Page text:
Aboriginal rock art: a vast gallery, the work of 1500 generations. ;The island continent of Australia contains the largest continuous record of human artistic expression in history. Here is a beautifully illustrated and comprehensive introduction to this ancient art and its archaeology from Mike Morwood, an experienced and respected authority.
A vast art gallery - the work of 1500 generations.
Across an island continent - on flat slabs overlooking the sea, on desert boulders, under rock overhangs, on the sheer face of deep ravines - the first Australians painted and carved what mattered to them.
Here are stories of the birth of the world and the creation of ancestral humans, of the creatures who made the landscape and gave humans their laws, of the animals who shared these peoples' world, of contact with seafaring races from the north, and of fateful meetings with European arrivals.
Here is art that reaches back towards the beginning of art, a record of communities of immense antiquity. Some sites present the art of recent times alongside or overlapping with art many thousands of years old. In other places the record has been broken in the distant past.
How do we read these stories? How can this art yield up some of its meanings to strangers? How do we learn to appreciate the richness of this ancient legacy?
Mike Morwood, archaeologist and teacher, draws upon many years' experience, comparisons with rock art across the world, and a deep understanding of the present-day custodians of this vast treasure to provide a key to the world's oldest and most remarkable art gallery. Visions from the Past tells the exciting story of how the study of rock art is undertaken, providing information on its systems of meaning and changes over time, and revealing how an understanding of these ancient forms contributes to our knowledge of Australia's immense prehistory.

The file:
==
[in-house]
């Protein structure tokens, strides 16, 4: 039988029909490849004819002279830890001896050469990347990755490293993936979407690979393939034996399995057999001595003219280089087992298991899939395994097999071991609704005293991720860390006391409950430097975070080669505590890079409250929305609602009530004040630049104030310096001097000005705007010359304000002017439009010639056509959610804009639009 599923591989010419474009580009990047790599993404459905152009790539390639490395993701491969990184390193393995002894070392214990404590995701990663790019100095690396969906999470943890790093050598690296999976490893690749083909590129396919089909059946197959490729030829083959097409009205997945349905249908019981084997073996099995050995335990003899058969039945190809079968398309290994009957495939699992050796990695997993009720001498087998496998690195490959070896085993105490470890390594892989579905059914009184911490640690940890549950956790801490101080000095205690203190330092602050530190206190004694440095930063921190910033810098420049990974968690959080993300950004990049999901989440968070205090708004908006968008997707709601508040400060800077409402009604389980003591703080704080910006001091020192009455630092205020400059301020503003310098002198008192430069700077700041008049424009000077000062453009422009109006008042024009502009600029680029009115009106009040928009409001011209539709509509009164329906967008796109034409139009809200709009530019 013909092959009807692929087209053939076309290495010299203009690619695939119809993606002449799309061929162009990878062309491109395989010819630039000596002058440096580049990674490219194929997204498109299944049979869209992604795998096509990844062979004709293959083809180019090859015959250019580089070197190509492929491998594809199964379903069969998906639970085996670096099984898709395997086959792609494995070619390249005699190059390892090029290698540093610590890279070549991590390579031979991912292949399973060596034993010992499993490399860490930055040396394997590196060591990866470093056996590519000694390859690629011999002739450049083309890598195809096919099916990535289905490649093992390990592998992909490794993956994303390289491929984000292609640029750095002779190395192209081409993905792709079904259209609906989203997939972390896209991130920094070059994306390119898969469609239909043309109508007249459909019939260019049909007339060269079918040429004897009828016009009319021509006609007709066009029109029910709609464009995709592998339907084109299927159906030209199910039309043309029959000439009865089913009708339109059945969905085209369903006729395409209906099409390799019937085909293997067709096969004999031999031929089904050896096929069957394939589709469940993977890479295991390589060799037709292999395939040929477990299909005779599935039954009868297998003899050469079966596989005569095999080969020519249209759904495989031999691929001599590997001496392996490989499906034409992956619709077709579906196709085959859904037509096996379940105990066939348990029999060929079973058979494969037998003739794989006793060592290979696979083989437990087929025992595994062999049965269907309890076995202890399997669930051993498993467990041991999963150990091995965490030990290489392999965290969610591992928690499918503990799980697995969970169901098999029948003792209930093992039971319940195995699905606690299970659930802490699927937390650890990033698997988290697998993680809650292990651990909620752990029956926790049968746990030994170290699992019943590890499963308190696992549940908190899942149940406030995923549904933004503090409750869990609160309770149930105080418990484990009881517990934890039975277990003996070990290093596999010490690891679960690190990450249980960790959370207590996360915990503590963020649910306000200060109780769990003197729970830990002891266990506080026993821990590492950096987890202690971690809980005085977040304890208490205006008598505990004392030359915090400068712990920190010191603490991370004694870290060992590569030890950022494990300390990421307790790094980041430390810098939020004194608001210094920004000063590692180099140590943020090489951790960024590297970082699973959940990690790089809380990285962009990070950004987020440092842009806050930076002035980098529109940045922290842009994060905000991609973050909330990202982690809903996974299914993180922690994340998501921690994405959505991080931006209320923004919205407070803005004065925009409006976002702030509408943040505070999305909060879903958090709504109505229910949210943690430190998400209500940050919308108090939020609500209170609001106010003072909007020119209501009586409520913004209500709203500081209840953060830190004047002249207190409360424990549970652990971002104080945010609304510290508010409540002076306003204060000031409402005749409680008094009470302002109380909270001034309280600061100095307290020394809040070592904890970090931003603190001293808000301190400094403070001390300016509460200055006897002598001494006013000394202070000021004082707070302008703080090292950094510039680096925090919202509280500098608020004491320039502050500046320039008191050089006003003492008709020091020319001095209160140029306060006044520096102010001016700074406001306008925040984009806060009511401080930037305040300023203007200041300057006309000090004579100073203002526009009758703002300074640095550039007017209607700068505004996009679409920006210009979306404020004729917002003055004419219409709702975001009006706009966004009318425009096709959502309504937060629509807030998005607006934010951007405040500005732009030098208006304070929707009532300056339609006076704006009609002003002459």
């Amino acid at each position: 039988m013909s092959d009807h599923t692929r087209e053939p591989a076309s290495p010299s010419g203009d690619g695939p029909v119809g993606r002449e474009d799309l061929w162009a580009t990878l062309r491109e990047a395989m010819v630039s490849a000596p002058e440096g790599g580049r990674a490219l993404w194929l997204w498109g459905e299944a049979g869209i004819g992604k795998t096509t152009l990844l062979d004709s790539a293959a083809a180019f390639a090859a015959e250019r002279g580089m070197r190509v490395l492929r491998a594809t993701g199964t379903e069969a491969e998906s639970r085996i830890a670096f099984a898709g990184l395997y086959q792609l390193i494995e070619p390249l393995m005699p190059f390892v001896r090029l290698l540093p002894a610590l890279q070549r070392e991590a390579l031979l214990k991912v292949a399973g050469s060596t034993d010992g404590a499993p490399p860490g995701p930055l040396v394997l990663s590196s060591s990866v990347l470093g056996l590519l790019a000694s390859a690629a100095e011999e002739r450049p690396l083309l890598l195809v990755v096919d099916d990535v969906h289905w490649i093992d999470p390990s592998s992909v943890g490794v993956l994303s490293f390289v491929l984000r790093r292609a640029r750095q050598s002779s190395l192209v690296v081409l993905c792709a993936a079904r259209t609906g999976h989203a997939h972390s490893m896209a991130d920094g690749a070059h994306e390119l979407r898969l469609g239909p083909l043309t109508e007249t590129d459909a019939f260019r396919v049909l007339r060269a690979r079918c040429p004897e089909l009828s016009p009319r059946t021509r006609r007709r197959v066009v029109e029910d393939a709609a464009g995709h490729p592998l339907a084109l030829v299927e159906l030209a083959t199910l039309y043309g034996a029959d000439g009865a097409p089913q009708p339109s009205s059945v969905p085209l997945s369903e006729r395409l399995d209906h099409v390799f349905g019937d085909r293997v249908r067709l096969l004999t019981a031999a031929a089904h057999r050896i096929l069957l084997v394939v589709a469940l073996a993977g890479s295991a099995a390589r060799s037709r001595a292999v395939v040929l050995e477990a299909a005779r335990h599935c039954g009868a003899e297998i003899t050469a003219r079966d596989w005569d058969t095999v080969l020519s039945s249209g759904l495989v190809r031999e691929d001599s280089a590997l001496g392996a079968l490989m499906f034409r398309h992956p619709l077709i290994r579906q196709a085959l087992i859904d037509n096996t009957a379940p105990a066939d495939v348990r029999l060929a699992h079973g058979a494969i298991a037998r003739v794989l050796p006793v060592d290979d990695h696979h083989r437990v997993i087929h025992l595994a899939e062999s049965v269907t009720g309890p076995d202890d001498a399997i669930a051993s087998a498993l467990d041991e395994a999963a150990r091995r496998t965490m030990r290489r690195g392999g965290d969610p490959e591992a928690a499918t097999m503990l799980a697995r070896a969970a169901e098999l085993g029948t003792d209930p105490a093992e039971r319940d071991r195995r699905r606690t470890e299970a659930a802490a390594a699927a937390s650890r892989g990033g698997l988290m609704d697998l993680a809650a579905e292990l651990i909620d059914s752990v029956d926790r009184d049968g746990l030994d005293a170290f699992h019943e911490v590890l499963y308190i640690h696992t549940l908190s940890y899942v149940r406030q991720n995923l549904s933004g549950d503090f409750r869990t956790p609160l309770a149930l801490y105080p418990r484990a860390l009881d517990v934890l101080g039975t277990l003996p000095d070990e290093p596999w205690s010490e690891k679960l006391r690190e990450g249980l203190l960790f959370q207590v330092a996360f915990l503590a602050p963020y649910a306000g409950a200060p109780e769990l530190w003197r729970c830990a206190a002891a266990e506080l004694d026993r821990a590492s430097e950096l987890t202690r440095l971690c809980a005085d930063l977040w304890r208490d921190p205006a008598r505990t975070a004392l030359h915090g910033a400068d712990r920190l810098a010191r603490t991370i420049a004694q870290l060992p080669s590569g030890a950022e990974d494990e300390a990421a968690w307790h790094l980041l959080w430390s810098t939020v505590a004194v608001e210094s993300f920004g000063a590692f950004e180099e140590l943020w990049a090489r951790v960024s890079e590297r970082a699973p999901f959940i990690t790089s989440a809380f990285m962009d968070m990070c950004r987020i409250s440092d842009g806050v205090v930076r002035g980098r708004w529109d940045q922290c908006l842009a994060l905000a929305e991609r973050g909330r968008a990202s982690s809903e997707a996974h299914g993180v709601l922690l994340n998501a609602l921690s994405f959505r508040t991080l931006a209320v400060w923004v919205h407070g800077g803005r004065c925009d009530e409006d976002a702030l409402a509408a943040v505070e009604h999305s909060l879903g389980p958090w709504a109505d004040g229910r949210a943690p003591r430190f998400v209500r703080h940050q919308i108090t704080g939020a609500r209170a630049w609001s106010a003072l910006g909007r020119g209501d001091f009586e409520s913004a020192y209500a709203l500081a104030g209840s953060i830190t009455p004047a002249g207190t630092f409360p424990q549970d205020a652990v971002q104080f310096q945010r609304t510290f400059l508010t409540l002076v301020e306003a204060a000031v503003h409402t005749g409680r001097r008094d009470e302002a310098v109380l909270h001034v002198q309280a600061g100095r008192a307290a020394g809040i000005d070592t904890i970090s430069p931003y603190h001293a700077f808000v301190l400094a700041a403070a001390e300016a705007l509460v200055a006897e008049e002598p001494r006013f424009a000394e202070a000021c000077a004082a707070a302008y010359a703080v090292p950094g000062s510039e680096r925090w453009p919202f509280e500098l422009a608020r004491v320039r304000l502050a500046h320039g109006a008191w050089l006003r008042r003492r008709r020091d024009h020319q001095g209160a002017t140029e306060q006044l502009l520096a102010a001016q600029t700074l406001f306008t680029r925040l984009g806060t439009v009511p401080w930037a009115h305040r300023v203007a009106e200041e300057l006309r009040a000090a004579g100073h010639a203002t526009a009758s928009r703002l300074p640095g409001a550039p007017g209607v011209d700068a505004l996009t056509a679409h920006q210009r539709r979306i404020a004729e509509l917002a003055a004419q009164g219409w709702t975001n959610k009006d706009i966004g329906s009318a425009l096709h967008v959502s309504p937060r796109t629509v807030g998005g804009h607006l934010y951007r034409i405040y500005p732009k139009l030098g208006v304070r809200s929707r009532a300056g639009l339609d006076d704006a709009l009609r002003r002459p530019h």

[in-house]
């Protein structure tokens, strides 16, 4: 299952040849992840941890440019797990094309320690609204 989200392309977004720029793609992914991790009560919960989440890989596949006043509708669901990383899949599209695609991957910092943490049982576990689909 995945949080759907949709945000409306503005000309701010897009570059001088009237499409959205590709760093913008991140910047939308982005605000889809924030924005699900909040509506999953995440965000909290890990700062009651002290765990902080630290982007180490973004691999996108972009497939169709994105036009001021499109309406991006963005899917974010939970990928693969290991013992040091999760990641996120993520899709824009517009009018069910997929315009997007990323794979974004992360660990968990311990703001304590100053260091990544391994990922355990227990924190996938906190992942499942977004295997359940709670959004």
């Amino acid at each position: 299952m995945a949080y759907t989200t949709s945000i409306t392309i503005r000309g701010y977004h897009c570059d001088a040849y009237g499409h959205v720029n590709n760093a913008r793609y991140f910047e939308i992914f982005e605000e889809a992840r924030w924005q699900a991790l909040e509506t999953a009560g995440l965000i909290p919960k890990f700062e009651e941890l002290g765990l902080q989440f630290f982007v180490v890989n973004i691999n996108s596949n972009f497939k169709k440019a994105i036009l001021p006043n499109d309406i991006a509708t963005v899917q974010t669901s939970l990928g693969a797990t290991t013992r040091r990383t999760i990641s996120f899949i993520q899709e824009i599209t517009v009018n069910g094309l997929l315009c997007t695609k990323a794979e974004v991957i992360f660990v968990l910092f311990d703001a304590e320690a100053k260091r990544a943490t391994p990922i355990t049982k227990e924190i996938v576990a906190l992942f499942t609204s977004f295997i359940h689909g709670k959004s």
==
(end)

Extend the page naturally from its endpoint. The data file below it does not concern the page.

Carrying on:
An excellent introduction, comprehensive, superbly illustrated and emphasising the chronological depth and regional variation of this artistic heritage. An authoritative, clearly documented case for treating Australia as the rock art capital of the world. John Mulvaney.
A definitive text, insightful, informative, always interesting. Claire Smith, Flinders University, Adelaide.
Michael Morwood is the president of the Australian Rock Art Association and teaches Australian archaeology at the University of New England. Since graduating from Australian National University, he has worked both as an academic researcher and as a public archaeologist, carrying out extensive field research in New Zealand and throughout Queensland, New South Wales and the Northern Territory. He is currently working on early hominid sites on the Indonesian islands of Java and Flores. Professor Morwood is particularly interested in ethnohistory, material culture studies and the social and ceremonial role of art in Aboriginal Culture. Current projects include work on rock art and its cultural context in the Kimberley region of Western Australia. He has edited two monographs and written numerous articles on rock art.
Short-listed APA Educational Publishing Awards, Tertiary Education - Scholarly Reference 2003 AU
Table Of Contents:
1. Aboriginal archaeology in context
2. Australian Aboriginal rock art
3. Australian rock art research: an historical overview
4. How we study Australian Aboriginal art
5. A question of time: dating Australian rock art
6. Subject analyses
7. Structural analyses
8. Case study: central Queensland highlands
9. Case study: north Queensland highlands
10. Case study: southeast Cape York Peninsula
11. A future for the past: conservation of rock art
Allen & Unwin
Allen & Unwin
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